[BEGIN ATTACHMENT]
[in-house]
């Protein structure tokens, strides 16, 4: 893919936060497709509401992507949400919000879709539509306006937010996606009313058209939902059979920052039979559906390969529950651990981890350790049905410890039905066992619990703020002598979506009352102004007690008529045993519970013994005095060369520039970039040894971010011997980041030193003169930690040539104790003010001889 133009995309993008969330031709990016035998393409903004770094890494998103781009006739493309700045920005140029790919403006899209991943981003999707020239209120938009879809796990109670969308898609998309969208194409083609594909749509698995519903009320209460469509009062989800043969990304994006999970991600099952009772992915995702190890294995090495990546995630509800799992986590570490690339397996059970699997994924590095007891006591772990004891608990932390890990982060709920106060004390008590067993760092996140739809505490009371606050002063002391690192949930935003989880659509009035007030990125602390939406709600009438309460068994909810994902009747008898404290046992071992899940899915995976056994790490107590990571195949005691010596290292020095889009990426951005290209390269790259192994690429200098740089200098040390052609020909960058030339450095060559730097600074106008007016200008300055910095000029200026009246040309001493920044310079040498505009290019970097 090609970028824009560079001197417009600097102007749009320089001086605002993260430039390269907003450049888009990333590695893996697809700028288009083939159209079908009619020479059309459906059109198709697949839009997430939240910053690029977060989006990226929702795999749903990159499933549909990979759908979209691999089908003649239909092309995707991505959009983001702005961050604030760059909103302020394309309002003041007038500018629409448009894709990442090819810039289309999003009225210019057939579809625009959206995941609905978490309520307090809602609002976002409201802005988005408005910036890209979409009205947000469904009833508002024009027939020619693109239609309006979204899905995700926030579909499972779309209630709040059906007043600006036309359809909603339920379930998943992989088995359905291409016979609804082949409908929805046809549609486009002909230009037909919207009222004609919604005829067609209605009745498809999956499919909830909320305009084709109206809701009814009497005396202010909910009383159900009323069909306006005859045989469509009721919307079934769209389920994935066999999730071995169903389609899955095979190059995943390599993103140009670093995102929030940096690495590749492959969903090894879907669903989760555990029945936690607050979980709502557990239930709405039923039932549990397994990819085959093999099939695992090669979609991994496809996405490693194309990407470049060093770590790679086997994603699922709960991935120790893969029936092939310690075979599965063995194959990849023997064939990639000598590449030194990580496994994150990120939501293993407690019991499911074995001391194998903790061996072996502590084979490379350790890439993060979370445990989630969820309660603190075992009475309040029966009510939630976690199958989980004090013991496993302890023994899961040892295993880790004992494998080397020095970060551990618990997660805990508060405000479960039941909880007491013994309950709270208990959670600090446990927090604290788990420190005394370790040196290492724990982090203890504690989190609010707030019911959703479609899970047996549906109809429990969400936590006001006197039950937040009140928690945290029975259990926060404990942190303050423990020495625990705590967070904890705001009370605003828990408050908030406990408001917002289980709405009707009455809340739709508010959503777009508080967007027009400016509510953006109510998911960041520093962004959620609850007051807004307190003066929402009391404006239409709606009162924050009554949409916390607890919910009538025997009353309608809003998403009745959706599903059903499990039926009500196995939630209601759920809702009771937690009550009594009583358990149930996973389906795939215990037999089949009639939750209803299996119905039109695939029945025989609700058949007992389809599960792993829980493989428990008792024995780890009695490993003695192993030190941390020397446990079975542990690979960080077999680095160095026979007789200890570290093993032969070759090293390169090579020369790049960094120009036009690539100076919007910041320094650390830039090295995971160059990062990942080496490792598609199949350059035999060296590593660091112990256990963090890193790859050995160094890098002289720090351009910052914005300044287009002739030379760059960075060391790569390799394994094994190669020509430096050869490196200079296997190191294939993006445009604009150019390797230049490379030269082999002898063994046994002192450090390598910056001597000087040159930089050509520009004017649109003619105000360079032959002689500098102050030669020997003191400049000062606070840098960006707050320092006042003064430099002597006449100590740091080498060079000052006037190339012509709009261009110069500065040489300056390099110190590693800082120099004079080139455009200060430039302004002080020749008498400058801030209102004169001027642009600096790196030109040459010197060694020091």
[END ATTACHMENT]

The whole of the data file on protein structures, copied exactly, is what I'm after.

[in-house]
């Protein structure tokens, strides 16, 4: 893919936060497709509401992507949400919000879709539509306006937010996606009313058209939902059979920052039979559906390969529950651990981890350790049905410890039905066992619990703020002598979506009352102004007690008529045993519970013994005095060369520039970039040894971010011997980041030193003169930690040539104790003010001889 133009995309993008969330031709990016035998393409903004770094890494998103781009006739493309700045920005140029790919403006899209991943981003999707020239209120938009879809796990109670969308898609998309969208194409083609594909749509698995519903009320209460469509009062989800043969990304994006999970991600099952009772992915995702190890294995090495990546995630509800799992986590570490690339397996059970699997994924590095007891006591772990004891608990932390890990982060709920106060004390008590067993760092996140739809505490009371606050002063002391690192949930935003989880659509009035007030990125602390939406709600009438309460068994909810994902009747008898404290046992071992899940899915995976056994790490107590990571195949005691010596290292020095889009990426951005290209390269790259192994690429200098740089200098040390052609020909960058030339450095060559730097600074106008007016200008300055910095000029200026009246040309001493920044310079040498505009290019970097 090609970028824009560079001197417009600097102007749009320089001086605002993260430039390269907003450049888009990333590695893996697809700028288009083939159209079908009619020479059309459906059109198709697949839009997430939240910053690029977060989006990226929702795999749903990159499933549909990979759908979209691999089908003649239909092309995707991505959009983001702005961050604030760059909103302020394309309002003041007038500018629409448009894709990442090819810039289309999003009225210019057939579809625009959206995941609905978490309520307090809602609002976002409201802005988005408005910036890209979409009205947000469904009833508002024009027939020619693109239609309006979204899905995700926030579909499972779309209630709040059906007043600006036309359809909603339920379930998943992989088995359905291409016979609804082949409908929805046809549609486009002909230009037909919207009222004609919604005829067609209605009745498809999956499919909830909320305009084709109206809701009814009497005396202010909910009383159900009323069909306006005859045989469509009721919307079934769209389920994935066999999730071995169903389609899955095979190059995943390599993103140009670093995102929030940096690495590749492959969903090894879907669903989760555990029945936690607050979980709502557990239930709405039923039932549990397994990819085959093999099939695992090669979609991994496809996405490693194309990407470049060093770590790679086997994603699922709960991935120790893969029936092939310690075979599965063995194959990849023997064939990639000598590449030194990580496994994150990120939501293993407690019991499911074995001391194998903790061996072996502590084979490379350790890439993060979370445990989630969820309660603190075992009475309040029966009510939630976690199958989980004090013991496993302890023994899961040892295993880790004992494998080397020095970060551990618990997660805990508060405000479960039941909880007491013994309950709270208990959670600090446990927090604290788990420190005394370790040196290492724990982090203890504690989190609010707030019911959703479609899970047996549906109809429990969400936590006001006197039950937040009140928690945290029975259990926060404990942190303050423990020495625990705590967070904890705001009370605003828990408050908030406990408001917002289980709405009707009455809340739709508010959503777009508080967007027009400016509510953006109510998911960041520093962004959620609850007051807004307190003066929402009391404006239409709606009162924050009554949409916390607890919910009538025997009353309608809003998403009745959706599903059903499990039926009500196995939630209601759920809702009771937690009550009594009583358990149930996973389906795939215990037999089949009639939750209803299996119905039109695939029945025989609700058949007992389809599960792993829980493989428990008792024995780890009695490993003695192993030190941390020397446990079975542990690979960080077999680095160095026979007789200890570290093993032969070759090293390169090579020369790049960094120009036009690539100076919007910041320094650390830039090295995971160059990062990942080496490792598609199949350059035999060296590593660091112990256990963090890193790859050995160094890098002289720090351009910052914005300044287009002739030379760059960075060391790569390799394994094994190669020509430096050869490196200079296997190191294939993006445009604009150019390797230049490379030269082999002898063994046994002192450090390598910056001597000087040159930089050509520009004017649109003619105000360079032959002689500098102050030669020997003191400049000062606070840098960006707050320092006042003064430099002597006449100590740091080498060079000052006037190339012509709009261009110069500065040489300056390099110190590693800082120099004079080139455009200060430039302004002080020749008498400058801030209102004169001027642009600096790196030109040459010197060694020091």